Back in Sheffield it’s 1989 and Warp(ed) records is open for business. Have you heard? Even if you haven’t this is a comprehensive introduction to the label's 20 year history, showing off the full scope of electronicness they offer. Ok so this compilation has been out already, but only on 10” as part of the £100 Warp20 (Boxset). This is therefore a welcome release for poor people and non vinyl collectors alike, and worth the wait. Every track here is taken from the vaults of Warp, so for ardent admirers this is essential. You say you’re not so obsessive about Warp? Then what’s in it for you?
Imagined worlds, parallel universes and alternate realities. Ok that’s one step too far, perhaps. But really this is a label that has constantly sought to push the boundaries of electronic music out as far as they go within technological constraints. And the result is a machine produced art form that describes and imbues something from somewhere that didn’t exist before. This kind of music is a synesthete’s dream and it can be yours as well if you put on your best headphones, mmm yes headphones are a good idea, close your eyes and press play.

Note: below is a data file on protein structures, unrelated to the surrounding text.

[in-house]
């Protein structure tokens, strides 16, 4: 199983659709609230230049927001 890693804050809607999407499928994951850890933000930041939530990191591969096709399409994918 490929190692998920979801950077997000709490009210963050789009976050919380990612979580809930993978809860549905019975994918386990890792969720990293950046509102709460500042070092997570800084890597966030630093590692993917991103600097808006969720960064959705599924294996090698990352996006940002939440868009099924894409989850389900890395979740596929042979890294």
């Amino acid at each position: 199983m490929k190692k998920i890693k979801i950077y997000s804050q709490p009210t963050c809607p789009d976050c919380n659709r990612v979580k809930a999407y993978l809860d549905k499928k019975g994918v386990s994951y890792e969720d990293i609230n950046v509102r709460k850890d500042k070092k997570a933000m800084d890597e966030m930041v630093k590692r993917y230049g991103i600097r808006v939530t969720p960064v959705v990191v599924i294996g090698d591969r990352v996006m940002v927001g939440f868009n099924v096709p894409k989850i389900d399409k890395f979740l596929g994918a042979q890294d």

This collection of audacious audio experiments inaugurates with Boards of Canada’s utopian dreamin’ ‘Seven Forty Seven’, enough to launch the listener onto an autonomous astronaut’s flight path in preparation for the onslaught of subsequent tracks. There are two artists that appear twice on this compilation: Plaid with their pulsating techno constructs ‘Dett’ and ‘Sam Lac Run’, and by contrast, Nightmares On Wax with their breed of ravey trip hop funk ‘Mega Donutz Dub’ and 'Biofeedback Dub’, which do perhaps sound somewhat dated. But it’s no great matter as there is technological trickster Autectre with ‘Oval Moon (IBC mix)’, the ghostly stutterings of Clark’s ‘Rattlesnake’ and contemporary dubstepping Flying Lotus with ‘Tronix’. The album begins its farewell with it’s only vocal track, ‘Sixty Four’ by Broadcast, ending on Bauhaus inspired Seefeel with ‘As Link’. Indeed the fact that Bauhaus can appear in the same sentence as Warp records in Dom Gourlay’s piece is testament to the cultural reference point status that this label has achieved, something that music before and after it can and will be compared to. This (Unheard) collection then is just a big toe dip in the ocean that outlines the scope of the immense realm the Warp project charters.